FRANS MASEREEL — world famous now for his personal woodcut style in novel form — also penned these documentary sketches of Belgian World War I refugees, published in the book La Grande Guerre par les artistes (1914-15), a book with war art by many more artists.
| Masereel, La Grande Guerre par les artistes, 1914-15|
“When I think back to that extraordinary period, it strikes me that Masereel was really the only man who day by day did something sensible, something good and to be thankful for.” — Herman Hesse on WWI
“I don’t at all see what is political about [my work]. Politics is a matter of factions — in Italian, combinazione, which is a lot prettier. But there are no ‘factions’ in my work. There is, I believe, great sincerity. It is a direct enough matter, consequently, which is not at all political. On the contrary, it is humanist.” — Frans Masereel
FRANS MASEREEL’s full name was Frans Laurent Wilhelmina Adolf Lodewijk Masereel (31 July 1889, Blankenberge, Belgium - 3 January 1972, Avignon, France). As a Belgian Dutch-speaking Belgian, Masereel was raised in Blankenberge and Ghent in the province of East Flanders. He was the son of a textile manufacturer who struck it rich, but his father already died at 47 when he was 5. Frans grew up in wealthy circumstances with a second father who liberated his mind. He learned French and German and began studying art.
| Masereel by himself, 1909|
“Very early, as soon as I could hold a pencil, I began to draw. I travelled abroad and lived in various countries, in England, Germany, Tunisia, and later in Switzerland. In 1911, after my marriage, I settled in Paris.” — Frans Masereel, Nice, 1965
In 1907 he was advised to leave in his second year at the Academy of Fine Arts in Ghent. “You’ve learned nothing here. Go… Travel.” In 1910 he first took the train to Paris. Living there since 1911 with his wife, he befriended Parisian Henri Guilbeaux, director of L’Assiette au Beurre, in the Fall of 1912, just around the time the satirical weekly was closed down. The drawings Masereel offered L’Assiette au Beurre came too late.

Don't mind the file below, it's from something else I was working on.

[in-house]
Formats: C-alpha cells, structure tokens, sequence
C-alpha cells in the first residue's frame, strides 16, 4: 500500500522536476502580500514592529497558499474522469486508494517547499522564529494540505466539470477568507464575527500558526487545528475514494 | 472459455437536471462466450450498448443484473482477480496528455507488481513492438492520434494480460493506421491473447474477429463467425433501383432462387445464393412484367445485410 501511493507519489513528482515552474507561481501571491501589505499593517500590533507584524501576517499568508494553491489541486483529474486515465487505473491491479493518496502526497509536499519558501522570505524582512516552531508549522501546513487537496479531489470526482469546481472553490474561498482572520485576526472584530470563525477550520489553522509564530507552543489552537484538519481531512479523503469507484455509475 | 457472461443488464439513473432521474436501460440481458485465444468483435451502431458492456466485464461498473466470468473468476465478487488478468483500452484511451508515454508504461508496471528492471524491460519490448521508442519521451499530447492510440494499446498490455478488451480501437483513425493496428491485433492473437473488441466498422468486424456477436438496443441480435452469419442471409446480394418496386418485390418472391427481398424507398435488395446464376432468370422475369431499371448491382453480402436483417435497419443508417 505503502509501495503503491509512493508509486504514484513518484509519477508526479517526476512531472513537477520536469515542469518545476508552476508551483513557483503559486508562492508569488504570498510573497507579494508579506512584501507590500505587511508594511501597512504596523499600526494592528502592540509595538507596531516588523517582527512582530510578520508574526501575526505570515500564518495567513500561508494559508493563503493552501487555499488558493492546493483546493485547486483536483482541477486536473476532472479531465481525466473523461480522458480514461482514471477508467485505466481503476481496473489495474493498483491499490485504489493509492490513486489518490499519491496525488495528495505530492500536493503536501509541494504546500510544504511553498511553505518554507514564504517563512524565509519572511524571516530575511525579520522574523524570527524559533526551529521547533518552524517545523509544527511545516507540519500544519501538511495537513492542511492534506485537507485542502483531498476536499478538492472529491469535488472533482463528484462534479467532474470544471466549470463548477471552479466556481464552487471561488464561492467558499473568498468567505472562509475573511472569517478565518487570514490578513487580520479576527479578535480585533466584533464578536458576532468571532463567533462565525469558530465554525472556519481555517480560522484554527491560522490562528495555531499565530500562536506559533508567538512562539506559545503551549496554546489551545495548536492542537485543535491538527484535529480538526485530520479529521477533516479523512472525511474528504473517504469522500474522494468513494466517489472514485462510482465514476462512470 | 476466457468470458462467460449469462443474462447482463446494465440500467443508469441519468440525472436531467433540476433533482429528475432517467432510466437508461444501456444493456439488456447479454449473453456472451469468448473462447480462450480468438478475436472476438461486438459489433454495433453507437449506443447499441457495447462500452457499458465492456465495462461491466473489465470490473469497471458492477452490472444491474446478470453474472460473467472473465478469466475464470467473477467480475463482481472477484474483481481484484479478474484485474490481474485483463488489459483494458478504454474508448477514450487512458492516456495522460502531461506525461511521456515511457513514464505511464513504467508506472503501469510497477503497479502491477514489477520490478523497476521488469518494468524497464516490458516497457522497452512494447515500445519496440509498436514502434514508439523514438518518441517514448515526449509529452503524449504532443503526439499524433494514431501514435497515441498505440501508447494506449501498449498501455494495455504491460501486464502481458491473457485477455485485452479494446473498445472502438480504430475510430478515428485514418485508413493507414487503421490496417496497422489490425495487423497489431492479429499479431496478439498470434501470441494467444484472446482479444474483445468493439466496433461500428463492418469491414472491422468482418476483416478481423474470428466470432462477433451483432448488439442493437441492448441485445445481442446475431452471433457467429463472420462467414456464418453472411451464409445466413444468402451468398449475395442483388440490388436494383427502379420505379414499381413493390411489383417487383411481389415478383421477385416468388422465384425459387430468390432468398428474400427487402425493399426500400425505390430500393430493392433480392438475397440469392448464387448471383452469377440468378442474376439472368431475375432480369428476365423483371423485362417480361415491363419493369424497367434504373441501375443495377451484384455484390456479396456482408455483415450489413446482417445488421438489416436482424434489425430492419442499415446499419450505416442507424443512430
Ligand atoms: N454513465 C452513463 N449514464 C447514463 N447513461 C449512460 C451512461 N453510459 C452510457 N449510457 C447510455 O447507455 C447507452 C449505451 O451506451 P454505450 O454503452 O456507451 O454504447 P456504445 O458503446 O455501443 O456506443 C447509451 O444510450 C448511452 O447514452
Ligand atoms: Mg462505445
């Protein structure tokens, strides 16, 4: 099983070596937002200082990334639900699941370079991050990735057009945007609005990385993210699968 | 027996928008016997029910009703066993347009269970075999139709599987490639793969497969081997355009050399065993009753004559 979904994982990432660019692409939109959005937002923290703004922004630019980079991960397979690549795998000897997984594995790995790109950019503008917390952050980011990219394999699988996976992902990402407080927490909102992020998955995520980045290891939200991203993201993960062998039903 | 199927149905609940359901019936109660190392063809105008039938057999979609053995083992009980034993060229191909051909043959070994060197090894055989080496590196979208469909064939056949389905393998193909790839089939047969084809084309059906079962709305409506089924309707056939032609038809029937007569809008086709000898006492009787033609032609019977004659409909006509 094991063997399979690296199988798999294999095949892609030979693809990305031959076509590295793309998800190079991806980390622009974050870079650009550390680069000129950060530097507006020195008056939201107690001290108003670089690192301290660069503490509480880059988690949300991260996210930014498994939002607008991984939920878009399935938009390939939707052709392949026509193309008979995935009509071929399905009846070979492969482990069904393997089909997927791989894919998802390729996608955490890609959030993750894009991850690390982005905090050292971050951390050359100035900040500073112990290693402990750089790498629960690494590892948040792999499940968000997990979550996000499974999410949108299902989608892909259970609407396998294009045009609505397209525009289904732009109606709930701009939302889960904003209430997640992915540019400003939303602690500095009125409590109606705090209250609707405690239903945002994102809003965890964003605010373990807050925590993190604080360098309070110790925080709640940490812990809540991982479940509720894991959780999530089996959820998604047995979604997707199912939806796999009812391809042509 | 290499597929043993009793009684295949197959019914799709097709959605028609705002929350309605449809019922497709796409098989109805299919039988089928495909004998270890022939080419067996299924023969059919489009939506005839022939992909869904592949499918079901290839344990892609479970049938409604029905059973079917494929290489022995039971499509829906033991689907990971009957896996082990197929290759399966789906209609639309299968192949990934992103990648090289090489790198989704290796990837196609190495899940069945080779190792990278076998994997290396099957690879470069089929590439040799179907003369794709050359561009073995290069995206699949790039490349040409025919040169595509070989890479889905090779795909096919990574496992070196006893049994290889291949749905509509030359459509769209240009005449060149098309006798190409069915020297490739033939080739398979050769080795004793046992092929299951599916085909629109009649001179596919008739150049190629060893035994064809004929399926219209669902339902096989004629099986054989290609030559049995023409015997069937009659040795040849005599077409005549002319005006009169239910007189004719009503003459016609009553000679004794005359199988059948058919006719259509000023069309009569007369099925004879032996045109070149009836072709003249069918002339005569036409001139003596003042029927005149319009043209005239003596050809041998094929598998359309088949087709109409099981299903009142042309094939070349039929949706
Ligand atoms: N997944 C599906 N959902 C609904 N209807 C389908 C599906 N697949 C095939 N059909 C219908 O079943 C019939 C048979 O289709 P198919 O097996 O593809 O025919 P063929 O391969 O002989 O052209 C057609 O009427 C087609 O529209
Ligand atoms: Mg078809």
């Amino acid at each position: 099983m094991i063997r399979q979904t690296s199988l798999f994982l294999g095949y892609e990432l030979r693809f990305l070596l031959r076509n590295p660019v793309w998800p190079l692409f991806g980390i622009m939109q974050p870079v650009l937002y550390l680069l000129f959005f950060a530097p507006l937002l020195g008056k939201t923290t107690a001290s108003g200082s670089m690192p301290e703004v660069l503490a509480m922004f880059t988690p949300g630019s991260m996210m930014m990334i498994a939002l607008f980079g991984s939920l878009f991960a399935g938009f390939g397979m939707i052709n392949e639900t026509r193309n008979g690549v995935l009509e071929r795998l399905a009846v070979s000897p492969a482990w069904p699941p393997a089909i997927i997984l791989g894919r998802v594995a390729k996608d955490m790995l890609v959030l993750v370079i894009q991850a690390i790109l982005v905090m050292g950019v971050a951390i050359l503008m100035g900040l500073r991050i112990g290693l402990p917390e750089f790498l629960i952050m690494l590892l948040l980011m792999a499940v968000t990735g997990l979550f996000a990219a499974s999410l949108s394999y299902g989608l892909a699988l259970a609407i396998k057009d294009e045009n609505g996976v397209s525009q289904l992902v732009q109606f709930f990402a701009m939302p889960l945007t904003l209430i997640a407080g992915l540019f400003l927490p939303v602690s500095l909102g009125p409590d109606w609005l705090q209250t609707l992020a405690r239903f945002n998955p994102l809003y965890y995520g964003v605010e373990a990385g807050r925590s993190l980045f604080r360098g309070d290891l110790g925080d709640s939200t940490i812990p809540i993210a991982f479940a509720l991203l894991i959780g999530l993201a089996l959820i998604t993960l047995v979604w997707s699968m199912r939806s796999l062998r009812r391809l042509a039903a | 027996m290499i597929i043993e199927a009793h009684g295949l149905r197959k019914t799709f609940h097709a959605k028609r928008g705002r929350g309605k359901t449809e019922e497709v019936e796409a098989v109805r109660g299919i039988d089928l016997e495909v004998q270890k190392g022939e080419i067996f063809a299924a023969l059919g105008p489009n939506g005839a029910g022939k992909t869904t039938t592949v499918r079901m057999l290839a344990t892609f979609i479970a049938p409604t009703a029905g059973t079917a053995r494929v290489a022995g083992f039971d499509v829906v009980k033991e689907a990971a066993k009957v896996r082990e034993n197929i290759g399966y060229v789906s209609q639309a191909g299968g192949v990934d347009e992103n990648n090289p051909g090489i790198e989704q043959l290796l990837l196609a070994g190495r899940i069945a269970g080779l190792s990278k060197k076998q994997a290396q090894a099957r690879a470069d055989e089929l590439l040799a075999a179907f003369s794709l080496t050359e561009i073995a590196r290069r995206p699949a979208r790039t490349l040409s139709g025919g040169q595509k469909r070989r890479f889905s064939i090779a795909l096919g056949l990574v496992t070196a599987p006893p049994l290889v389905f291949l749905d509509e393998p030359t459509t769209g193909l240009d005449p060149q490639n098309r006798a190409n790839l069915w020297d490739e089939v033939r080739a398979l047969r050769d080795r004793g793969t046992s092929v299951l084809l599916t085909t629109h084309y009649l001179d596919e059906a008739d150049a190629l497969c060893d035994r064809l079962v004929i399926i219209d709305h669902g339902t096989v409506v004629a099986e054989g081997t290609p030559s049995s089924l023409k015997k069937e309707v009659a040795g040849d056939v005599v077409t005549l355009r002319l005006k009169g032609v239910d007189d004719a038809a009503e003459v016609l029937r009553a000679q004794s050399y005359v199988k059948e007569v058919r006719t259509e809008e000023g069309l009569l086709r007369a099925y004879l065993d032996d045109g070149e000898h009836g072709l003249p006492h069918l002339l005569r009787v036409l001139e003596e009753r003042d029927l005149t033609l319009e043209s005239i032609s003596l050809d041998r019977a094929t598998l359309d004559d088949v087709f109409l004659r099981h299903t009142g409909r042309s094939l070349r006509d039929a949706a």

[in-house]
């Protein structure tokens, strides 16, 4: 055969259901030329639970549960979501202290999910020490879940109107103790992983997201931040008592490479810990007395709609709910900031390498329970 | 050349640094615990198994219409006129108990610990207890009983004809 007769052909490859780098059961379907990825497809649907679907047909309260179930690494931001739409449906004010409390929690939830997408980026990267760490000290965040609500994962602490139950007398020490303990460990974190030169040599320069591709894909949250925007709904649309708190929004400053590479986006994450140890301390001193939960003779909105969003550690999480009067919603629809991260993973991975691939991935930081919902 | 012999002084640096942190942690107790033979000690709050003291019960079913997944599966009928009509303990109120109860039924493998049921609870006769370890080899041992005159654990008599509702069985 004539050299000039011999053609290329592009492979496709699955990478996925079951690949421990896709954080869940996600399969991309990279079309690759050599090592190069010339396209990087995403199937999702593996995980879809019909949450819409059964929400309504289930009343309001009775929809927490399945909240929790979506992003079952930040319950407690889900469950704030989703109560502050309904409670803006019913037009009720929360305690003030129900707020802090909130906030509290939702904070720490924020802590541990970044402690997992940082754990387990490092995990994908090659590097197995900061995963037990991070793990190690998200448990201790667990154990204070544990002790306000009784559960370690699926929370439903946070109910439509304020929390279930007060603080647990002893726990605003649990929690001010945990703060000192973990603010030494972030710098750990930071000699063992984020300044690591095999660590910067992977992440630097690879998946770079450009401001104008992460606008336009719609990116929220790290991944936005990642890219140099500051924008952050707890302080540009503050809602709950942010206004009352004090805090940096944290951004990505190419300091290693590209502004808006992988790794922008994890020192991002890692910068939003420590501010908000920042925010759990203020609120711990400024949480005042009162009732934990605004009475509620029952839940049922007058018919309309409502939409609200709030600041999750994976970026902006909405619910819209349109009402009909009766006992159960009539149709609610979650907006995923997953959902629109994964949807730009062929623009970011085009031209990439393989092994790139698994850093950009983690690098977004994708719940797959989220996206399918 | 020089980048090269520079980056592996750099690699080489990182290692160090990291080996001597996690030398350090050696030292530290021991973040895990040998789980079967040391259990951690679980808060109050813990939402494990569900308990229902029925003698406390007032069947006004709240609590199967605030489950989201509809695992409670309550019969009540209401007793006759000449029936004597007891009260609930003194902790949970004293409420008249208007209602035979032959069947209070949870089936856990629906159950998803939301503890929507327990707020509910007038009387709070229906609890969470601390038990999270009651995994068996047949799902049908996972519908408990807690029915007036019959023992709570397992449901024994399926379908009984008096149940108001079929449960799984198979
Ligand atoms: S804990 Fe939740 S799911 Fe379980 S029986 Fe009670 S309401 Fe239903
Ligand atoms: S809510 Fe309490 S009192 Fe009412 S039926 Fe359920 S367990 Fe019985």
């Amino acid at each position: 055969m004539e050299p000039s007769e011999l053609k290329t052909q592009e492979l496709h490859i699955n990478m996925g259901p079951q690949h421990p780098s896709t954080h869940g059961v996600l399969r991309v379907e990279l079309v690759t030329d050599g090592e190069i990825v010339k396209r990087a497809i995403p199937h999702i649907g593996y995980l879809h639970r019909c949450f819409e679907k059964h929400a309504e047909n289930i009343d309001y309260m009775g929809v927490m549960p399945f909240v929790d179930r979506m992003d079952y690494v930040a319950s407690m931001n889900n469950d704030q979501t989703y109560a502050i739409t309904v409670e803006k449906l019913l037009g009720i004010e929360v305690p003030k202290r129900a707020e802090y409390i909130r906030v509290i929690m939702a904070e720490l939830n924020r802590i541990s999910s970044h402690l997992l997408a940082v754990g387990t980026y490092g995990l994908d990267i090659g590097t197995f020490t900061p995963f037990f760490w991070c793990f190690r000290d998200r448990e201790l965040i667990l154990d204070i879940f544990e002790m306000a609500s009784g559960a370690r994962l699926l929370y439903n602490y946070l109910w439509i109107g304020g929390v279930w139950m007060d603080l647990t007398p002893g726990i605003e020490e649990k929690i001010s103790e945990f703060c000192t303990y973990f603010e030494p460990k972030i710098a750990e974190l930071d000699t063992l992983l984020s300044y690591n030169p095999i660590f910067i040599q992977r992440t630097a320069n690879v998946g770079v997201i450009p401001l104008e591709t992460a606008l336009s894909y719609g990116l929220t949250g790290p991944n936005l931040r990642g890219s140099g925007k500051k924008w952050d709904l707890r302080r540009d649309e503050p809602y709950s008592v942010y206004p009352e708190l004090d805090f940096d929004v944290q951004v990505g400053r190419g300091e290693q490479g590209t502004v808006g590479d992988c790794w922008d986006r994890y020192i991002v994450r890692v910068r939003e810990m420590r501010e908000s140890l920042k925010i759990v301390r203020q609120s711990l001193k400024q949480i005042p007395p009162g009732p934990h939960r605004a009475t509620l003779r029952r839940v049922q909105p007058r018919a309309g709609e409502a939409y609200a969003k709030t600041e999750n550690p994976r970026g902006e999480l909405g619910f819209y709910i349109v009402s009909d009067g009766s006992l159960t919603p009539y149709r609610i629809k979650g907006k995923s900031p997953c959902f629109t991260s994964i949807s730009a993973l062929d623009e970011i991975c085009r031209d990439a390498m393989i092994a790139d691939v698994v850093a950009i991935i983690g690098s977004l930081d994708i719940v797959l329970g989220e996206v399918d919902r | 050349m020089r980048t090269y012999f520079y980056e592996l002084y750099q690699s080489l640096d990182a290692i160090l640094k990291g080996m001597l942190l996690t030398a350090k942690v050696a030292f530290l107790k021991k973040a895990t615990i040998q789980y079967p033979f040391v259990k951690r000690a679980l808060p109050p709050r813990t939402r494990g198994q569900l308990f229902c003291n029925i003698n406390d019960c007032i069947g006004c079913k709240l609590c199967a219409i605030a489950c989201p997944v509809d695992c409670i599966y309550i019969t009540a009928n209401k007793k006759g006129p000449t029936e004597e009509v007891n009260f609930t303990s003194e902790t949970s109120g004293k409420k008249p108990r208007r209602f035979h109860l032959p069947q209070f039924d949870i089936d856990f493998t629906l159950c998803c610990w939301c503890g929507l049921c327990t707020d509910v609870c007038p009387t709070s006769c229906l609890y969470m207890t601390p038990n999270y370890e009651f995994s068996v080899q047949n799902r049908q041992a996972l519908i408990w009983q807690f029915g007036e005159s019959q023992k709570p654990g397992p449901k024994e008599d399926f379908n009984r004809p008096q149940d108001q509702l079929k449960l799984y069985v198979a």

| “Enough!” Masereel front page of les tablettes, 1916-19|
PARIS WOODCUTS. It was in Paris Masereel began making etchings and woodcuts. Filled with intense horror by the war of 14-18 he followed Henri Guilbeaux to Geneva, Switzerland, at the time a meeting-place of “French, Russian and German pacifists, conscientious objectors, deserters and revolutionairies of many different nationalities, but chiefly French, Russian and German.” He met many anti-war militants. In 1915 he was a translator of letters for the International Red Cross there. Forty-eight of his earliest woodcuts were done in 1916-19 for the monthly les tablettes (a little paper he cofounded with anarchist French workman Jean Salives, whose penname was Claude Le Maguet).
| “Among accomplices.” Daily editorial cartoon by Masereel, brush-drawing on front page of La feuille, 1917-20|
BRUSH-DRAWING. Masereel’s now world famous personal woodcut style was almost immediately there, done in striking blacks and broad fields and lines. Similar Masereel visuals appeared on the front of the pacifist daily La feuille (subtitled: ‘bulletin quotidien de la nation,’ Geneva, 1917-20), executed as rough brush-drawings in Indian ink to beat the daily deadlines — most days he delivered them in time.
| “Cinema–Iron–Fire–Blood–Emotion.” Another brush-drawn editorial for La feuille, 1917-20|
Biographical data from Roger Avermaete, ‘Frans Masereel’ (1975).